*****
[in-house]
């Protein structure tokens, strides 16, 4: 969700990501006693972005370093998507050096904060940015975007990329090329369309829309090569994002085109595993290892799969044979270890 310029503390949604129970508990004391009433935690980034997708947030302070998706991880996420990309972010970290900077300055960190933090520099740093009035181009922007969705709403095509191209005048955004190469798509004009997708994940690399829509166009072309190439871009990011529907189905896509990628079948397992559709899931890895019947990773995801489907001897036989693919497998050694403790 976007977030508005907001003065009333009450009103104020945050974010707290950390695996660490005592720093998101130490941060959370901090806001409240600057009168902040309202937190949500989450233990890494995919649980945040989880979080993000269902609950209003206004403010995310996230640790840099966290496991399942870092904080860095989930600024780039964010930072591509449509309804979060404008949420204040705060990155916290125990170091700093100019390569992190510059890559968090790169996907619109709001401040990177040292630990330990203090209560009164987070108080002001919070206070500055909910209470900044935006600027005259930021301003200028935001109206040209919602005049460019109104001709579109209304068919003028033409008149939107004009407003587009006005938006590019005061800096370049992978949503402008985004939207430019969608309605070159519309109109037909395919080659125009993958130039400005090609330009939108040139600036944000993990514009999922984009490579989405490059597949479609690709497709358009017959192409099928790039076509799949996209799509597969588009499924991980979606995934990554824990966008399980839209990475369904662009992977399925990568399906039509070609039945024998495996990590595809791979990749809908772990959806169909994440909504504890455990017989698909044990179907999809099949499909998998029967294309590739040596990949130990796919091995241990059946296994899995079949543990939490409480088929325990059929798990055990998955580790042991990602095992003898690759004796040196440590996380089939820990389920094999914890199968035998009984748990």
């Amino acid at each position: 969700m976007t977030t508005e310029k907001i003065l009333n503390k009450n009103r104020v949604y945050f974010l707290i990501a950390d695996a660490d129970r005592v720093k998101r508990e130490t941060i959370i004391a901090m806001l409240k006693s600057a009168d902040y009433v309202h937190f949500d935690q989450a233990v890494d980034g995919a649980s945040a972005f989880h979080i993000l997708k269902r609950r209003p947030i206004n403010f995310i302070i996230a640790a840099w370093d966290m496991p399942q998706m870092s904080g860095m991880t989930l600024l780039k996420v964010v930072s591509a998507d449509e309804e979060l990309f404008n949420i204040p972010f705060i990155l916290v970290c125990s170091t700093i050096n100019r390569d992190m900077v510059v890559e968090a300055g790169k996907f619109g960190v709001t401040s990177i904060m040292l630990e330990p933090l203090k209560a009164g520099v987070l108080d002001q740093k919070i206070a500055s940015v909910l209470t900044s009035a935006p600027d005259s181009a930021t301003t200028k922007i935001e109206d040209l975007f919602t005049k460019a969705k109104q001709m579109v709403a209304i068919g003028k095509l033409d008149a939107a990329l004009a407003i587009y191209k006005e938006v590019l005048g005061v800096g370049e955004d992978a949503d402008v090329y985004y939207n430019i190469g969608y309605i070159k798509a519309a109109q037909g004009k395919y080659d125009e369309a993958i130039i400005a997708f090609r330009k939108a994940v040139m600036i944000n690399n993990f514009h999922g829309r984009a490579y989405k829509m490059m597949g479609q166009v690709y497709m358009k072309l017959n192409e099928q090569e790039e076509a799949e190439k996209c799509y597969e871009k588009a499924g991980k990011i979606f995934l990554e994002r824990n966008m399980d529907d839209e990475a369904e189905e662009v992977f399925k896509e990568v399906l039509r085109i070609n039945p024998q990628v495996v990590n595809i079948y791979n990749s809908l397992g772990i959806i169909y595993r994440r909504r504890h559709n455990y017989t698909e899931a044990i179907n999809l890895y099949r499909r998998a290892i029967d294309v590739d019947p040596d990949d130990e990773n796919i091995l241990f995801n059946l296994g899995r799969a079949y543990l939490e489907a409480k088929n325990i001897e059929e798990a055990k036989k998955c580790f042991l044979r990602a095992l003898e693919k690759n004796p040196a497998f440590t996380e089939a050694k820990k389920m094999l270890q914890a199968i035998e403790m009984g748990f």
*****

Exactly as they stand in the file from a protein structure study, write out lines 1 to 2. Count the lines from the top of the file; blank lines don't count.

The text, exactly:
[in-house]
């Protein structure tokens, strides 16, 4: 969700990501006693972005370093998507050096904060940015975007990329090329369309829309090569994002085109595993290892799969044979270890 310029503390949604129970508990004391009433935690980034997708947030302070998706991880996420990309972010970290900077300055960190933090520099740093009035181009922007969705709403095509191209005048955004190469798509004009997708994940690399829509166009072309190439871009990011529907189905896509990628079948397992559709899931890895019947990773995801489907001897036989693919497998050694403790 976007977030508005907001003065009333009450009103104020945050974010707290950390695996660490005592720093998101130490941060959370901090806001409240600057009168902040309202937190949500989450233990890494995919649980945040989880979080993000269902609950209003206004403010995310996230640790840099966290496991399942870092904080860095989930600024780039964010930072591509449509309804979060404008949420204040705060990155916290125990170091700093100019390569992190510059890559968090790169996907619109709001401040990177040292630990330990203090209560009164987070108080002001919070206070500055909910209470900044935006600027005259930021301003200028935001109206040209919602005049460019109104001709579109209304068919003028033409008149939107004009407003587009006005938006590019005061800096370049992978949503402008985004939207430019969608309605070159519309109109037909395919080659125009993958130039400005090609330009939108040139600036944000993990514009999922984009490579989405490059597949479609690709497709358009017959192409099928790039076509799949996209799509597969588009499924991980979606995934990554824990966008399980839209990475369904662009992977399925990568399906039509070609039945024998495996990590595809791979990749809908772990959806169909994440909504504890455990017989698909044990179907999809099949499909998998029967294309590739040596990949130990796919091995241990059946296994899995079949543990939490409480088929325990059929798990055990998955580790042991990602095992003898690759004796040196440590996380089939820990389920094999914890199968035998009984748990």